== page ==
Taiwan Q2 GDP grows at slowest in two years on China lockdowns, COVID

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TAIPEI — Taiwan’s economy grew at its slowest pace in two years in the second quarter and performed slightly worse than expected, hit by supply chain woes and a surge in domestic COVID cases, with the outlook for exports clouded by signs of a global slowdown.

For the April-June period, annual gross domestic product(GDP) grew by 3.08% from the same period a year earlier, compared with 3.14% for the previous quarter, preliminary data from the statistics agency showed on Friday.

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That was below an increase of 3.1% forecast in a Reuters poll, and the slowest pace since eking out 0.63% growth in the second quarter of 2020 when the pandemic began to race around the world.

Compared to the previous quarter, the economy contracted 2.93% on a seasonally adjusted annual rate.

As a key hub in the global technology supply chain for giants such as Apple Inc, Taiwan’s economy has outperformed many regional peers during the COVID-19 pandemic, benefiting from robust demand for tech exports as more people have turned to working and studying from home.

A global shortage of semiconductors has also filled Taiwan chip makers’ order books and driven them to expand production at home.

But supply chain problems caused by lockdowns in its largest trading partner China to control COVID-19, plus a domestic coronavirus outbreak have weighed on Taiwan’s trade-dependent economy.

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The statistics office said exports in the second quarter had been impacted by both China’s lockdowns and slowing demand for consumer electronics, while domestic consumption was affected by Taiwan’s own COVID outbreak.

Total second-quarter exports rose 15.38% from a year earlier in U.S. dollar terms, the agency said.

Capital Economics said any recovery in consumption was likely to be held back by higher commodity prices and tighter monetary policy, with exports also probably remaining subdued.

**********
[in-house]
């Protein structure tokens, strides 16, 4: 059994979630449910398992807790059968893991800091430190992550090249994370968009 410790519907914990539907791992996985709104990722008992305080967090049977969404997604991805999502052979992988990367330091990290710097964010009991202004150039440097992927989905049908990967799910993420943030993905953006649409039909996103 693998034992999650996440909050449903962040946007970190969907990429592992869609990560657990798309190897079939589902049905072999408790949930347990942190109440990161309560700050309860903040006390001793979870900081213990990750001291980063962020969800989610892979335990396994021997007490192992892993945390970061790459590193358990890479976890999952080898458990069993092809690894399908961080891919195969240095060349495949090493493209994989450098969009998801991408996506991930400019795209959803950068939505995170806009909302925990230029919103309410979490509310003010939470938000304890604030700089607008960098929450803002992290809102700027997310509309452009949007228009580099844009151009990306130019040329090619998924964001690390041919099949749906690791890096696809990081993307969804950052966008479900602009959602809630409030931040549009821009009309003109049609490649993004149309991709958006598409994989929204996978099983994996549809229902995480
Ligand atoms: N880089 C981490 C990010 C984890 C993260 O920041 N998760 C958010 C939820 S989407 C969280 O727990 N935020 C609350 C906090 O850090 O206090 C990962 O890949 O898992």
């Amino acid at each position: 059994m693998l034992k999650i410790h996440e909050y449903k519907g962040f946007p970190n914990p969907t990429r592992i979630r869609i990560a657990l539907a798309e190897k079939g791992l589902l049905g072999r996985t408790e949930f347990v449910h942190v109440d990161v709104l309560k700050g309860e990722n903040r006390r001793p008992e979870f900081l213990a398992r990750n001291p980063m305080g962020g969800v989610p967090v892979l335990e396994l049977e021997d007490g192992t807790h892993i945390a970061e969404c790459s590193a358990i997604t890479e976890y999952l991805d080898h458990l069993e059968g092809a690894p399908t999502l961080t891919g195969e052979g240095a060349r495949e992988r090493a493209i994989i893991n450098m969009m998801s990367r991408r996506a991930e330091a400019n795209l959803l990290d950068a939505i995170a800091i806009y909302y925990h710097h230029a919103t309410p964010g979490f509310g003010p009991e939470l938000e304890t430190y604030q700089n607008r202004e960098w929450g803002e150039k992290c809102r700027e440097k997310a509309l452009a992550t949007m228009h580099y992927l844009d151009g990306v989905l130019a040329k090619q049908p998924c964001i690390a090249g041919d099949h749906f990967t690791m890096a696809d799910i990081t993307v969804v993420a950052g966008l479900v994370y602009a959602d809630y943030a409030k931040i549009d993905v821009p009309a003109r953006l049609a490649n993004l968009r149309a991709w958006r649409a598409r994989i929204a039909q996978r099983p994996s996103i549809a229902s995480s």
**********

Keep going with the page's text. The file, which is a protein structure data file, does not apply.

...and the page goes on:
“Higher inflation and tighter financial conditions are likely to weigh on global demand over the coming year. A shift in consumption habits from goods back towards services will also weigh on prospects,” it said, adding it sees the economy growing by 3.5% this year and 2.0% next year.

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The economy in China, Taiwan’s largest trading partner, grew a tepid 0.4% in the second quarter, highlighting the colossal toll from widespread lockdowns. While growth has begun to recover, sporadic virus flareups continue to disrupt activity in parts of the country.

The International Monetary Fund cut global growth forecasts again on Tuesday, warning that risks from high inflation and the Ukraine war could push the world economy to the brink of recession if left unchecked.

Taiwan will release revised GDP figures on Aug. 12, including full-year growth forecasts for 2022. In May, the statistics agency revised down its full year outlook to 3.91% from a previous forecast of 4.42%. (Reporting by Roger Tung and Meg Shen; Writing by Ben Blanchard; Editing by Kim Coghill)



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